<ui:insert name="heading">Java EE 6 Tutorial - Blog Application</ui:insert>
                </h1>
            </h:panelGroup>
        </h:panelGrid>
        <h2>#{bookControllerBean.books.size()} Books available:</h2>
        <ul>
            <ui:repeat value="#{bookControllerBean.books}" var="book">
                <li>
                    <h:outputText value="#{book.title} by #{book.author}">
                    </h:outputText>
                </li>
            </ui:repeat>
        </ul>
        <h2>Create new book:</h2>
        <h:messages>
        </h:messages>
        <h:form id="createBookForm">
            <h:panelGrid columns="3" cellpadding="10">
                <label>Title</label>
                <h:inputText label="Title" id="title" value="#{bookControllerBean.book.title}" required="true">
                </h:inputText>
                <h:message for="title">
                </h:message>
                <label>Author</label>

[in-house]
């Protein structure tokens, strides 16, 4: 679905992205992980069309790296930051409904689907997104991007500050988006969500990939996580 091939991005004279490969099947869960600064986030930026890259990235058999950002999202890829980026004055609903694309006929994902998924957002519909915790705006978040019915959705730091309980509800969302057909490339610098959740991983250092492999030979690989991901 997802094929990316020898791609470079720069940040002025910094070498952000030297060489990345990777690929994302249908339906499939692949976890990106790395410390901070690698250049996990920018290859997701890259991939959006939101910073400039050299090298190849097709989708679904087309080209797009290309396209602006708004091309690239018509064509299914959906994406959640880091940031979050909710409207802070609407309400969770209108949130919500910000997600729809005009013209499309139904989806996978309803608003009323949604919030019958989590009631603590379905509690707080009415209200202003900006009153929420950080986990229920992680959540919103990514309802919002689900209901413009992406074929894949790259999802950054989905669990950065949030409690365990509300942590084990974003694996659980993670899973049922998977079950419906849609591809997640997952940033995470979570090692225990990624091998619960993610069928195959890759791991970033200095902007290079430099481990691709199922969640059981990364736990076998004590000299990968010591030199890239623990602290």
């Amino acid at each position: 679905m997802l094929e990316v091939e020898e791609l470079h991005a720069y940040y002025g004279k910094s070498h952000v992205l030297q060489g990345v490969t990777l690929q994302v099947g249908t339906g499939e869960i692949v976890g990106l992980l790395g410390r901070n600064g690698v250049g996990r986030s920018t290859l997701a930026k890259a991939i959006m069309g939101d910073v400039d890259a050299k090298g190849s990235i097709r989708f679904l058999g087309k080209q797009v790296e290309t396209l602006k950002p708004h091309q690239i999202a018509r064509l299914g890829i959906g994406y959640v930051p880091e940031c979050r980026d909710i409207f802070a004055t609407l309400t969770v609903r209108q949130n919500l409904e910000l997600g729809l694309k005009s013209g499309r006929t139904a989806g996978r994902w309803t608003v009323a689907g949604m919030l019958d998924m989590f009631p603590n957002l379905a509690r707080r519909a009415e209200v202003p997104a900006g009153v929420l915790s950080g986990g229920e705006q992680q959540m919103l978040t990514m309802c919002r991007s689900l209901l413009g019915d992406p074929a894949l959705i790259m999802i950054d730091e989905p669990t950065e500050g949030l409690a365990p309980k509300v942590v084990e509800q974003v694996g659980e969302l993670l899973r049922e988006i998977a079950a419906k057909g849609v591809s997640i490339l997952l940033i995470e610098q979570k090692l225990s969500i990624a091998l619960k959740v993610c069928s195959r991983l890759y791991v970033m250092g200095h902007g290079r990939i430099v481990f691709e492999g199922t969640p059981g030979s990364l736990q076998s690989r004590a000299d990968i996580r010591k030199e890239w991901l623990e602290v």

<h:inputText label="Author" id="author" value="#{bookControllerBean.book.author}" required="true">
                </h:inputText>
                <h:message for="author">
                </h:message>
                <h:commandButton title="Save" value="Save" id="saveBook" action="#{bookControllerBean.save}">
                </h:commandButton>
            </h:panelGrid>
        </h:form>
    </p:panel>
</h:body>
</html>

Finally our Drone test .. we get a hold of the Selenium instance using the @Drone annotation and we get the base URL using @ArquillianResource

package com.hascode.tutorial.jee;
 
import static org.junit.Assert.assertTrue;
 
import java.io.File;
import java.net.URL;
 
import org.jboss.arquillian.container.test.api.Deployment;
import org.jboss.arquillian.drone.api.annotation.Drone;
import org.jboss.arquillian.junit.Arquillian;
import org.jboss.arquillian.test.api.ArquillianResource;
import org.jboss.shrinkwrap.api.ShrinkWrap;
import org.jboss.shrinkwrap.api.asset.EmptyAsset;
import org.jboss.shrinkwrap.api.spec.WebArchive;
import org.junit.Test;
import org.junit.runner.RunWith;
 
import com.thoughtworks.selenium.DefaultSelenium;
 
@RunWith(Arquillian.class)
public class CreateBookSeleniumTest {
 private static final String WEBAPP_SRC = "src/main/webapp";
 
 @Deployment(testable = false)
 public static WebArchive createDeployment() {
 return ShrinkWrap
 .create(WebArchive.class, "books.war")
 .addClasses(Book.class, BookEJB.class, BookControllerBean.class)
 .addAsResource("META-INF/persistence.xml")
 .addAsWebResource(new File(WEBAPP_SRC, "books.xhtml"))
 .addAsWebInfResource(EmptyAsset.INSTANCE, "beans.xml")
 .addAsWebInfResource(EmptyAsset.INSTANCE, "faces-config.xml")